“I looked just like all of them, pushing around the I.V. pole and looking wasted away and barely being able to walk,” she remembered. “I think that was the hardest, especially when you’re so used to being physically active. You just keep looking backwards to where you were and asking, ‘how did this happen?’”

She lost significant weight and could barely manage a two-block walk.

“Walking down Elm Street, I felt like my body wasn’t my body anymore,” she said. “I had to start over.”

“She’s really big into big challenges, so she decided that the way she was going to get back to health was to do the biggest thing she could think of,” Scott said.

In the endurance world, few items trump an Ironman, and both Giffins registered for Ironman St. George, which was rewarded the delayed 2021 World Championships after this February’s Kona event was canceled for the second consecutive year because of COVID. The 2022 World Championship will return to Kona in October.

“I was like, ‘What can I do to get my body back and my life back?” Shanon said. The seed was planted after she woke up with an ostomy after that emergency second surgery. She panicked as doctors discussed its potential permanency. “I was adamant,” she said.

“Like, I am not a good candidate for not being put back together. Don’t you guys know I want to be out riding my mountain bike?”

Her surgeon, sensing a mounting frustration, recommended Paul Smith’s book “Dead Man to Iron Man: A Ten Month Journey from Dead Meat to Athlete,” chronicling the 43-year-old’s return from a sudden cancer diagnoses to eventual Ironman performance.

“It made me think, I feel this way right now, I know I can only walk a block or two and I know I have a lot of work to do to get back to where I was, but here is an example of someone who did it,” Shanon said. “So I know I can do it.”

She continued, “Everyone can do an Ironman, you just have to start where you’re at.”

Shanon completed Ironman Texas in 2011, a “life-changing” experience.

“It was transformative — I did something I didn’t know I could do and after it, when big things would come up in my life I’d be like, ‘Oh, I did that Ironman, I can do this,’” she stated.

“My purpose was to get my life back, to feel like my body was my own again, and to have that transformative experience of ‘I really can do this … still.’”

Ten minute walks with their two St. Bernards gradually grew in length. In October, Scott set up her bike trainer and she started with a humble 20-minute spin.

“Before, I’d be like, ‘if I can’t do an hour, it’s not worth it!’” she joked. Eventually, she got up to the 60-minute threshold, but her body’s intestinal healing process periodically forced her to take days off, crushing her spirit slightly in the process.

“Because I had a big goal, I stayed really motivated,” she said of navigating those setbacks. “I have a really big reason for it — to feel like I have my body back and my life back.”

Shanon and Scott at the Cloud City Wheelers Fatty Patty race in Leadville.
Courtesy photo

Strengthening their bond

All of the St. George entrants were given the opportunity to bypass the usual Kona lottery, making them 2021 World Championship participants. While the thought of participating in a world title — Scott unsuccessfully went for the Kona lottery during a span in which he contested Ironmans in California, Austria and Arizona — would have at one point been Scott’s “dream-come-true” moment, this event carries a different sentiment entirely.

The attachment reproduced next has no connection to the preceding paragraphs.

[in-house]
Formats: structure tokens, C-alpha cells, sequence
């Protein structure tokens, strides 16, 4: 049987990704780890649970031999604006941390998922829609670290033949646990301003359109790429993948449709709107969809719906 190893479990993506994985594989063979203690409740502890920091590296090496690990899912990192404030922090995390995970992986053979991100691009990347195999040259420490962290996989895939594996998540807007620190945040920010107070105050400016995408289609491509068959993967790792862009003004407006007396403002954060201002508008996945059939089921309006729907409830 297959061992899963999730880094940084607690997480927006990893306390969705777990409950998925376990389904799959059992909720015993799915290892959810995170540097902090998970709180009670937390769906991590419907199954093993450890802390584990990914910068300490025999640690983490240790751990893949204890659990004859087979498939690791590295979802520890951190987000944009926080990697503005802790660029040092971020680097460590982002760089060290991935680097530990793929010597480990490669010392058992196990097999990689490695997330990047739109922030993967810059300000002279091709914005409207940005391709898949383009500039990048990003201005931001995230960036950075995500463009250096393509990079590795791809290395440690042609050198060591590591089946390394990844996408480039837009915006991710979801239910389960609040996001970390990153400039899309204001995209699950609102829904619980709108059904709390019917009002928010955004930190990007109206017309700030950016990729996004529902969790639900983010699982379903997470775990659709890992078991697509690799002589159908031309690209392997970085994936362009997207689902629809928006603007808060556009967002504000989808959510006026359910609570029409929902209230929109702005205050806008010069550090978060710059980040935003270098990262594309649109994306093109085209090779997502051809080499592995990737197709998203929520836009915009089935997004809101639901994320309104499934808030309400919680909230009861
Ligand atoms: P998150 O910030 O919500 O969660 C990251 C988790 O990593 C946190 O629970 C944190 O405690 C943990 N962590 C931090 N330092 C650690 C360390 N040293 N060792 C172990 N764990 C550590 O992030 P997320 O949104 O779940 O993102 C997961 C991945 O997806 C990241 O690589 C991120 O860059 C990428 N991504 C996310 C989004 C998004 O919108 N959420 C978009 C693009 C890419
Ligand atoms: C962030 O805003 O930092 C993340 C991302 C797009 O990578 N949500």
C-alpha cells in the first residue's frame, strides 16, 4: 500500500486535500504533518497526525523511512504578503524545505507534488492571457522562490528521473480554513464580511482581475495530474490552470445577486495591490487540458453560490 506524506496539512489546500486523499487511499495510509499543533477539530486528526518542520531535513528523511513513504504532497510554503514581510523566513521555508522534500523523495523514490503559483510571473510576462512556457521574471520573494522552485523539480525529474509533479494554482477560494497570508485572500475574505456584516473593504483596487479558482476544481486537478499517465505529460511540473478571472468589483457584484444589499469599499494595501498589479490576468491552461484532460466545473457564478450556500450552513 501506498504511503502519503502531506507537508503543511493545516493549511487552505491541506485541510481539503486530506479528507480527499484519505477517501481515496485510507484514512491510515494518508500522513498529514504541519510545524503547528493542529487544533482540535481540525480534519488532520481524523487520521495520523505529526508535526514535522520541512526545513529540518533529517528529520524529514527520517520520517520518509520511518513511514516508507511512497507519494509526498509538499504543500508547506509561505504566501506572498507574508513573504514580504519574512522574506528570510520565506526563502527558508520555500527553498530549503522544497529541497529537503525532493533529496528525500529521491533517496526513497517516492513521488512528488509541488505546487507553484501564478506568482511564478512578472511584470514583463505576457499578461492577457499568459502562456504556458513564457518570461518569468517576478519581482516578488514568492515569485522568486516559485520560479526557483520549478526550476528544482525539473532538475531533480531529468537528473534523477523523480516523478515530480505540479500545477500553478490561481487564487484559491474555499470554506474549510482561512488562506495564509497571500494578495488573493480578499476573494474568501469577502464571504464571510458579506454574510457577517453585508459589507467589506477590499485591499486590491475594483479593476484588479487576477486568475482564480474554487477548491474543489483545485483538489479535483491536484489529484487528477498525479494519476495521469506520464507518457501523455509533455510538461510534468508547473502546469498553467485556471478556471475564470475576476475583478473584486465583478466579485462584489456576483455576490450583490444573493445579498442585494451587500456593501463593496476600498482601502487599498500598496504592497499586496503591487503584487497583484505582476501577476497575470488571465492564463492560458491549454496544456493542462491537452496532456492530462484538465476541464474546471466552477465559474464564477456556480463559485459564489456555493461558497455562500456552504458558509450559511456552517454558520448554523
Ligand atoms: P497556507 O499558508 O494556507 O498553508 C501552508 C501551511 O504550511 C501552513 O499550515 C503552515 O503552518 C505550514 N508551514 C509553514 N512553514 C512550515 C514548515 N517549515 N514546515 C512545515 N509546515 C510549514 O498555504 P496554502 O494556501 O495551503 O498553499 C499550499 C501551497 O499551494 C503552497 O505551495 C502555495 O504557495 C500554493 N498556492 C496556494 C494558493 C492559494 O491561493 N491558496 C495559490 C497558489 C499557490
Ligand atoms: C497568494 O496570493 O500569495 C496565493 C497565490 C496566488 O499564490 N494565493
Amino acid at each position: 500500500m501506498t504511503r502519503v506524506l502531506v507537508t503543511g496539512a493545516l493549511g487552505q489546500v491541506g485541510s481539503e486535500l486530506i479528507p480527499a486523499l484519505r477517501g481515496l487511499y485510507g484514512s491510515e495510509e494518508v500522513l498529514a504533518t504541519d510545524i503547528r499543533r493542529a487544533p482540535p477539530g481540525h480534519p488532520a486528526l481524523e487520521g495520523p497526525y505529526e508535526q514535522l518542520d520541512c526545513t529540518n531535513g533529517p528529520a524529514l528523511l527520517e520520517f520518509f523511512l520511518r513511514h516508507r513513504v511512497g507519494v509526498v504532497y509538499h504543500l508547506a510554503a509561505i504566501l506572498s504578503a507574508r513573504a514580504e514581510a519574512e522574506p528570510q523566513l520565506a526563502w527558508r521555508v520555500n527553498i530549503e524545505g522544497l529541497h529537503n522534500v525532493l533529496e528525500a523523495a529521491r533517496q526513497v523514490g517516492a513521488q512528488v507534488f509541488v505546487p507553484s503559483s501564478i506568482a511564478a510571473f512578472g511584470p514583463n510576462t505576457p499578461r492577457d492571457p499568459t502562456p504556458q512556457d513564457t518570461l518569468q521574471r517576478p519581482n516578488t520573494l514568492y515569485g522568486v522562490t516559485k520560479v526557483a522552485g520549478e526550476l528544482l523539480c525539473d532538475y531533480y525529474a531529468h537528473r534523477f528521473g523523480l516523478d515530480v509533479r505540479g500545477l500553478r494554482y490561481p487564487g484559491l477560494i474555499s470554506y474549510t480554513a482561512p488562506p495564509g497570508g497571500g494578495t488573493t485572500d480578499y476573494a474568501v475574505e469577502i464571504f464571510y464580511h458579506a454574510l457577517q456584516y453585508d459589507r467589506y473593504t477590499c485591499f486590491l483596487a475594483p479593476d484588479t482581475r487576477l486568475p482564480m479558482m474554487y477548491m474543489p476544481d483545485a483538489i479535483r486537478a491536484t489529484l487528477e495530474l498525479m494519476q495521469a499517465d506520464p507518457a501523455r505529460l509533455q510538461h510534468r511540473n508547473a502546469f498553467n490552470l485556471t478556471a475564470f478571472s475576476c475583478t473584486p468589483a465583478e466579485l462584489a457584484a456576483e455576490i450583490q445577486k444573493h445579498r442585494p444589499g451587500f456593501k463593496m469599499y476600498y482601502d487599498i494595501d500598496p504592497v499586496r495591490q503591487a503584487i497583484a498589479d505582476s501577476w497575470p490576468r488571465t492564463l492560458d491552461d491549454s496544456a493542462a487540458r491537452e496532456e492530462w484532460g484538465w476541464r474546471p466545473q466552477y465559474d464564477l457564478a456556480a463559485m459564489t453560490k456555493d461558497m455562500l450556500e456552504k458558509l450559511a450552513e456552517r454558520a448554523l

“This time it’s mostly about enjoying being alive and being together and then honoring people who aren’t here anymore,” he said.“That’s really the main thing.”

The story, it seems, really is about his bride.

The couple swims together in Salida when schedules allow, and Scott gets on the trainer at 4 a.m. on days when he works in Vail. Both took a week off to train together at a triathlon camp in St. George recently.

“Honestly, it’s not really about finishing the Ironman right now,” Scott admitted.

“It’s more about this journey together and spending the time together. Whatever the outcome — that’s fine.”

Shanon feels the hard hospital visits, and her husband’s loyal presence, have strengthened their bond.

“I think for us, it’s definitely brought us closer. I know there isn’t anything he wouldn’t do for me,” she said.

“When you actually get to experience someone making the choice of being there for you, it’s not just words. It’s action.”

Sprouting from severe sickness, she’s savored the exponential growth in their love for one another.

“I’m lucky that I realize it now because I think sometimes people don’t figure it out. And I hope we have a lot of years together to live our relationship knowing that we’re this close,” she said.

Scott, who also earned his master’s in Science and Nature Writing from Johns Hopkins and recently published a piece for Humana Obscura — an independent literary magazine focused on nature-related poetry, prose and art by writers from around the globe — would probably appreciate ending a story drawing attention to what he sees as its heartbeat.

“It’s about this time spent together and how important that is,” he conveyed in his gentle, thoughtful tone.

“What I’d hope to get when I said I was going to this Ironman to get my body and my life back…” Shanon said, pausing.

“I feel like I’ve already got that now.”

Scott and Shanon on the Mineral Belt during their first training run after Shanon’s battle with colon cancer.